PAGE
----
Top apps and utilities to make your OS shine.
I get bored easily and I am a visual person, I like my desktop to be flashy and beautiful. I also like things that speed up my productivity in a visual appealing way. Of course I am a Linux user, which makes theming way more easy and a lot more flexible than Windows and Mac but they too can be made to reflect your personal style with a few added applications. Most of the applications listed here are open and/or free. For those commercial products, they are not expensive.
If you want to dress up your Windows 10 desktop with just about anything you can think of, like system monitors, calendars, or weather forecasts look no further than Rainmeter. It’s been around awhile as I used to use it years ago before switching to OS X and Linux exclusively. Like most theming and widget tools you can find pre-built themes on Deviant Art if you’re not interested in rolling your own.
The desktop can become a very messy place no matter what OS you are using. It’s nice to remove or align icons but organizing in containers is a nice feature. Nimi Places lets you group icons and files on the desktop in an visual appealing way. If you don’t mind a commercial solution check out Fences.
Rocket dock adds a application launcher with a similar feel to Mac or Plank on Linux. This is an older product but give it a try, it’s free. For a commercial solution with more options check out ObjectDock.
Windows 7 gadgets
For a Microsoft widget solution covering many areas you can check out Windows 7 gadgets. Do they work on Windows 10? I am not sure but they likely will even if you need to do a little tweaking to make it work. This might get you on your way though.
Wox is a application launcher in the spirit of Synapse on Linux or QuickSilver on OS X. Assign a shortcut key and easily find and launch apps, docs, whatever. I use these launchers more than any other utility no matter where I am working.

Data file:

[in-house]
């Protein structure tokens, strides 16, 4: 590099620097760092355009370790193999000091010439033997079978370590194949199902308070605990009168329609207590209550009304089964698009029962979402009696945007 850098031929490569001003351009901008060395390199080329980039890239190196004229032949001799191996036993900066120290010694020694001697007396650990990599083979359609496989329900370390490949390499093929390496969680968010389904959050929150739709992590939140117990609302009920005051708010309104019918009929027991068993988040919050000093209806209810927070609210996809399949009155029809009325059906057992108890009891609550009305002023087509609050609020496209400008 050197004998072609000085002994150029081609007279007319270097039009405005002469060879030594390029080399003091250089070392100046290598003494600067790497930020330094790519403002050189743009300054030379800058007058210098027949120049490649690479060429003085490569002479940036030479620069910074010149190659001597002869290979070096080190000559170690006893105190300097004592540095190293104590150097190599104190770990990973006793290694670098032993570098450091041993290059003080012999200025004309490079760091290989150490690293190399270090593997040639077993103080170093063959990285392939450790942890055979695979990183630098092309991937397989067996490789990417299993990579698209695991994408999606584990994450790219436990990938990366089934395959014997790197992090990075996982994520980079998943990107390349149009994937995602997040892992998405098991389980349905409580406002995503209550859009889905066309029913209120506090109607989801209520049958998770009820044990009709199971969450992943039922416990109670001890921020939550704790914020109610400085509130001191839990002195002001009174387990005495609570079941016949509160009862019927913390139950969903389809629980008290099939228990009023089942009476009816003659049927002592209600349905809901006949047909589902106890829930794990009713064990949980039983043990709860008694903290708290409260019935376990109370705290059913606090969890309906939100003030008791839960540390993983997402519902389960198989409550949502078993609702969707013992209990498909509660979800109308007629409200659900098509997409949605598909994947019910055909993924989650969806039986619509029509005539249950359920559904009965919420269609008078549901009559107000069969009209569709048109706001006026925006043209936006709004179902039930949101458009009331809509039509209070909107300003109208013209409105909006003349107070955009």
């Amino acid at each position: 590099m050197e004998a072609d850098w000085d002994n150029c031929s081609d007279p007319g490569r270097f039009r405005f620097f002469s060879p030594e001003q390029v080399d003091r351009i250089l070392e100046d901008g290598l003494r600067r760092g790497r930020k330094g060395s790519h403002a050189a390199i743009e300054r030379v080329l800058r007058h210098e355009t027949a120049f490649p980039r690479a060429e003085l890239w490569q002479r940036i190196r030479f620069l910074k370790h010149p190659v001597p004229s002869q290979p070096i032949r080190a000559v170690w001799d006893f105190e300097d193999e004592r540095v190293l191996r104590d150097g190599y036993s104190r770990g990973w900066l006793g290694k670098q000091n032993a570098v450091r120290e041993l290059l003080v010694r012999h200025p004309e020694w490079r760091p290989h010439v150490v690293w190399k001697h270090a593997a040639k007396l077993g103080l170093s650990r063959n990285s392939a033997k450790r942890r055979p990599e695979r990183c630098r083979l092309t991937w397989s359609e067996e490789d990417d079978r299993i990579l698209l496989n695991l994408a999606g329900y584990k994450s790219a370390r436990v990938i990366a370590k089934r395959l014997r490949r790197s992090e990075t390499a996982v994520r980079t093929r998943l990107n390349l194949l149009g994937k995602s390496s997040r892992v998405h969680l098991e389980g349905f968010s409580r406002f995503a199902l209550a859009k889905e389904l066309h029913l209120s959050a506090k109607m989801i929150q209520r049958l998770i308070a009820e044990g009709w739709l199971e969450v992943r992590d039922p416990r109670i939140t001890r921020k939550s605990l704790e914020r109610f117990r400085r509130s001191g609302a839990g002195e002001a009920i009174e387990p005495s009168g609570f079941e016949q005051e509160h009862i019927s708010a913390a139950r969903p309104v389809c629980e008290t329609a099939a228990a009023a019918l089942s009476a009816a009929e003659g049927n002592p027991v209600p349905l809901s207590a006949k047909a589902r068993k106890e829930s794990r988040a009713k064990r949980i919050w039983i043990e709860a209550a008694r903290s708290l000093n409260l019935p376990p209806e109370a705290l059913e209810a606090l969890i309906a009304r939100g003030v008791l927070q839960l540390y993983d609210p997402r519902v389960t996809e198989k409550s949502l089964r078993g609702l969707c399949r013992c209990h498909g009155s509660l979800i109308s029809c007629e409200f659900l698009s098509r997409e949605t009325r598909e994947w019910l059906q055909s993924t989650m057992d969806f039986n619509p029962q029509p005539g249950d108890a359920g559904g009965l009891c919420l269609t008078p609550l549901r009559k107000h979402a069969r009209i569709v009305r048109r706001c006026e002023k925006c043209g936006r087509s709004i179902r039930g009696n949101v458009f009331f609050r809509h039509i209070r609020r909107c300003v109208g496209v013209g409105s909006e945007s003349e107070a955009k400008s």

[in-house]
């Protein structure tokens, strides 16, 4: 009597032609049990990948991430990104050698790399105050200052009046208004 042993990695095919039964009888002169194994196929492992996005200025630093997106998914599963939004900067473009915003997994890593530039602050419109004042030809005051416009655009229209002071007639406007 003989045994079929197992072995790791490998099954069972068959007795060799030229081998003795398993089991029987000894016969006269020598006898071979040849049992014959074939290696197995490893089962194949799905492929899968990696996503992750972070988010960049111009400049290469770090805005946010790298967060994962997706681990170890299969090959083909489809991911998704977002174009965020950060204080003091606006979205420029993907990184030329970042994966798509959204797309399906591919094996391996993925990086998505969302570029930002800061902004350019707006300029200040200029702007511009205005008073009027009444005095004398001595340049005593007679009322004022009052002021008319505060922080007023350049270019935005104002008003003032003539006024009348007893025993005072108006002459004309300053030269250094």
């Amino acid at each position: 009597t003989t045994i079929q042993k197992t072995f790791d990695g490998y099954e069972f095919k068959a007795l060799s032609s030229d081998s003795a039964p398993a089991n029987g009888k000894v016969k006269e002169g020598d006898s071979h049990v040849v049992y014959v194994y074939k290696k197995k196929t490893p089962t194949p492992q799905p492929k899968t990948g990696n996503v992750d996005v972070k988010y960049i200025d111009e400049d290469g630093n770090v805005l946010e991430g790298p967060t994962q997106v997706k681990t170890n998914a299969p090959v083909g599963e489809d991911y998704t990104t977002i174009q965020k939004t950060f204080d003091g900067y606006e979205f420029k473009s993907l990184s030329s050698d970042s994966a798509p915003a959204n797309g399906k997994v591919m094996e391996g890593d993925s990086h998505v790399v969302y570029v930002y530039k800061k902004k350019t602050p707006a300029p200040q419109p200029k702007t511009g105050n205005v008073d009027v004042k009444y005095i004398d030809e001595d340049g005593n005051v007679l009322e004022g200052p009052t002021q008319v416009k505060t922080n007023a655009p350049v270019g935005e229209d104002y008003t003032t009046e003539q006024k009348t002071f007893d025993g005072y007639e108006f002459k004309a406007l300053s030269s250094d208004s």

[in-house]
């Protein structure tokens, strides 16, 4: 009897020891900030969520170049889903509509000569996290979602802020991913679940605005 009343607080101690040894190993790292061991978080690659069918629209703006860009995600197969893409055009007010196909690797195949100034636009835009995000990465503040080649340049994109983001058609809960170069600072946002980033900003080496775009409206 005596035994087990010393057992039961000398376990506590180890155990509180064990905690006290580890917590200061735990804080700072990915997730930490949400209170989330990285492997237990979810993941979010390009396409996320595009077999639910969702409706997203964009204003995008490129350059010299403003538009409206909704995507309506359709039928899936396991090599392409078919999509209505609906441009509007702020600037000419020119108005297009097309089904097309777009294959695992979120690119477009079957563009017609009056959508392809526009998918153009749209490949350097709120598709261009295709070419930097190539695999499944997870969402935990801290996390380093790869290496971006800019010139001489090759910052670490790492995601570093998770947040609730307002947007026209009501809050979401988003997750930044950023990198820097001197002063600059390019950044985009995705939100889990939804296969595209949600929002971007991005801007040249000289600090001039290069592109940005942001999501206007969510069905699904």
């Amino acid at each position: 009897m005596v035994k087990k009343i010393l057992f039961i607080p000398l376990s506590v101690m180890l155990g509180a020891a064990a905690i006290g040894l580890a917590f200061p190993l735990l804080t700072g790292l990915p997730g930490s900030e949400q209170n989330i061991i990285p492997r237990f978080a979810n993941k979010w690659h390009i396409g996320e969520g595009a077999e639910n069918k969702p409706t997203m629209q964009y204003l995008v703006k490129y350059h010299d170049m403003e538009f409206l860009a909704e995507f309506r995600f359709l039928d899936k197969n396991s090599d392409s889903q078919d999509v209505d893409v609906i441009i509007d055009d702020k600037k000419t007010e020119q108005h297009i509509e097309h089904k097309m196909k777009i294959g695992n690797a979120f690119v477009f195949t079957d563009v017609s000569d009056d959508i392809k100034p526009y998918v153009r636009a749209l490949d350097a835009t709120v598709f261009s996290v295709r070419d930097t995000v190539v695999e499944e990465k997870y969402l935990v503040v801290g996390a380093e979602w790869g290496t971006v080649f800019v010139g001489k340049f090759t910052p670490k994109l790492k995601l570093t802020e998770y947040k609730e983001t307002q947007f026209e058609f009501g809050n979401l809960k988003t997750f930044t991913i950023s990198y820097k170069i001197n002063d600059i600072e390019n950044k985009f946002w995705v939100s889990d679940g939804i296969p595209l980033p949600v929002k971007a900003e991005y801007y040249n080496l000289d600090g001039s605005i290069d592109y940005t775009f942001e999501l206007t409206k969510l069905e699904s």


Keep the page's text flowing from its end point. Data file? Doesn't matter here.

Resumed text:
Like Rainmeter on Windows you can do just about anything to your Mac desktop by adding widgets. Sky’s the limit with GeekTool! You can also find pre-made widgets on Deviant Art.
For another widget tool for the desktop check out Übersicht. I have never used but it looks nice. It’s HTML5 based so if you know web development you should feel right at home.
I used this back in the day but the original appears to be frozen in time. Luckily people picked it up and made it work on the latest OS X versions. It places system meters into the statusbar with details accessed by drop downs. Nice and compact. They provide a link to the original author.
Another statusbar application that I used back in the day. This provides the weather forecast as its name suggests with drop downs for detailed information. nice to see these apps still alive and well considering Apple’s authoritarian take on computing.
QuickSilver is a application launcher in the spirit of Synapse on Linux or Wox on Windows. Assign a shortcut key and easily find and launch apps, docs, whatever. There are also commercial, like Alfred, as well as free alternatives if QuickSilver isn’t making you happy.
Like GeekTool and Rainmeter Linux too has widgets. If you’re not running the KDE desktop environment, which has its own, and want widgets to dress up your desktop, Conky might be what you’re looking for. Like the aforementioned Deviant Art has Conky scripts/designs. There are a couple of alternatives, Screenlets being one.
Docky, Plank, Latte
Dockers like the Mac dock are not in short order on Linux. I use Plank but could not find a dedicated web-site for many of the dockers available. I simply use apt install plank and go on my way. Here is a nice post of dockers if you are interested. If you stick with Plank you can get some themes here.
If you’re a KDE Plasma user you will want to check out Latte if you are not happy with the default dock.
Quick launcher like QuickSilver on OS X and Wox on Windows, also see Synapse. I prefer Synapse myself.
Multiple OS Support
Terminus, Windows, OS X, and Linux
Let’s face it, you need a good terminal if you do more than game or create documents. I tend to use Tilix on Linux but have used Terminus as a replacement on OS X. You want to serious terminal? Get Terminus. PowerShell was not a thing back in the day so I am not sure how well it integrates in Terminus but there are alternatives with that focus in mind, including one from Microsoft, if you need it.
Rainlendar Lite\Pro, Windows, OS X, and Linux
If you simply want a nice calendar on the desktop Rainlendar will do nicely. It comes in a lite version for free and a pro version to allow online integration with Google, etc.